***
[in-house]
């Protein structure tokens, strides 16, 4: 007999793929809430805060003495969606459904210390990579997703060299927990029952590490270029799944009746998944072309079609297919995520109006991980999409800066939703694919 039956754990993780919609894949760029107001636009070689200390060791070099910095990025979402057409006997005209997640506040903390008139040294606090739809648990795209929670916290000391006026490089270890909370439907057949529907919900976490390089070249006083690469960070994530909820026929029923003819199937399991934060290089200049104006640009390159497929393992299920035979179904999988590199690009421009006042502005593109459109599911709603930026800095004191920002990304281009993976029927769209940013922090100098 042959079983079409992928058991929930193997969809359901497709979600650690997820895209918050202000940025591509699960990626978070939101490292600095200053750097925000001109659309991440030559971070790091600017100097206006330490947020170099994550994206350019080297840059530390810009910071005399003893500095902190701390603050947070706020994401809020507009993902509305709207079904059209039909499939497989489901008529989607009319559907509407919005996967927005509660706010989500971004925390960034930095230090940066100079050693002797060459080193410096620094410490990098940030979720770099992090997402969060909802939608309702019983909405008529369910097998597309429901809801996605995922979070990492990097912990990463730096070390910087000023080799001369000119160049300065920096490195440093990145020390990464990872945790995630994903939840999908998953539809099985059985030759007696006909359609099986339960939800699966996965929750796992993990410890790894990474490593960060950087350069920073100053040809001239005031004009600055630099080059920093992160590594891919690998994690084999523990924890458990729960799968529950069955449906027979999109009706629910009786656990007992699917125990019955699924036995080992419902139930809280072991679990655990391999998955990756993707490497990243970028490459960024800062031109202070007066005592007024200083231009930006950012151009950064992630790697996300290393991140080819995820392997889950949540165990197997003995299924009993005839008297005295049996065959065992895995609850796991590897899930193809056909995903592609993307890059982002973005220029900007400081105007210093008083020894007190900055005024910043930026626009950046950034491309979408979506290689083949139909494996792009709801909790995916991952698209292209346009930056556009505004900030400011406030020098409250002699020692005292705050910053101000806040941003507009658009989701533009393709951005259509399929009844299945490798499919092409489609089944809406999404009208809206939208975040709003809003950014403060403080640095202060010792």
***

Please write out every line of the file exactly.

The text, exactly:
[in-house]
């Protein structure tokens, strides 16, 4: 007999793929809430805060003495969606459904210390990579997703060299927990029952590490270029799944009746998944072309079609297919995520109006991980999409800066939703694919 039956754990993780919609894949760029107001636009070689200390060791070099910095990025979402057409006997005209997640506040903390008139040294606090739809648990795209929670916290000391006026490089270890909370439907057949529907919900976490390089070249006083690469960070994530909820026929029923003819199937399991934060290089200049104006640009390159497929393992299920035979179904999988590199690009421009006042502005593109459109599911709603930026800095004191920002990304281009993976029927769209940013922090100098 042959079983079409992928058991929930193997969809359901497709979600650690997820895209918050202000940025591509699960990626978070939101490292600095200053750097925000001109659309991440030559971070790091600017100097206006330490947020170099994550994206350019080297840059530390810009910071005399003893500095902190701390603050947070706020994401809020507009993902509305709207079904059209039909499939497989489901008529989607009319559907509407919005996967927005509660706010989500971004925390960034930095230090940066100079050693002797060459080193410096620094410490990098940030979720770099992090997402969060909802939608309702019983909405008529369910097998597309429901809801996605995922979070990492990097912990990463730096070390910087000023080799001369000119160049300065920096490195440093990145020390990464990872945790995630994903939840999908998953539809099985059985030759007696006909359609099986339960939800699966996965929750796992993990410890790894990474490593960060950087350069920073100053040809001239005031004009600055630099080059920093992160590594891919690998994690084999523990924890458990729960799968529950069955449906027979999109009706629910009786656990007992699917125990019955699924036995080992419902139930809280072991679990655990391999998955990756993707490497990243970028490459960024800062031109202070007066005592007024200083231009930006950012151009950064992630790697996300290393991140080819995820392997889950949540165990197997003995299924009993005839008297005295049996065959065992895995609850796991590897899930193809056909995903592609993307890059982002973005220029900007400081105007210093008083020894007190900055005024910043930026626009950046950034491309979408979506290689083949139909494996792009709801909790995916991952698209292209346009930056556009505004900030400011406030020098409250002699020692005292705050910053101000806040941003507009658009989701533009393709951005259509399929009844299945490798499919092409489609089944809406999404009208809206939208975040709003809003950014403060403080640095202060010792």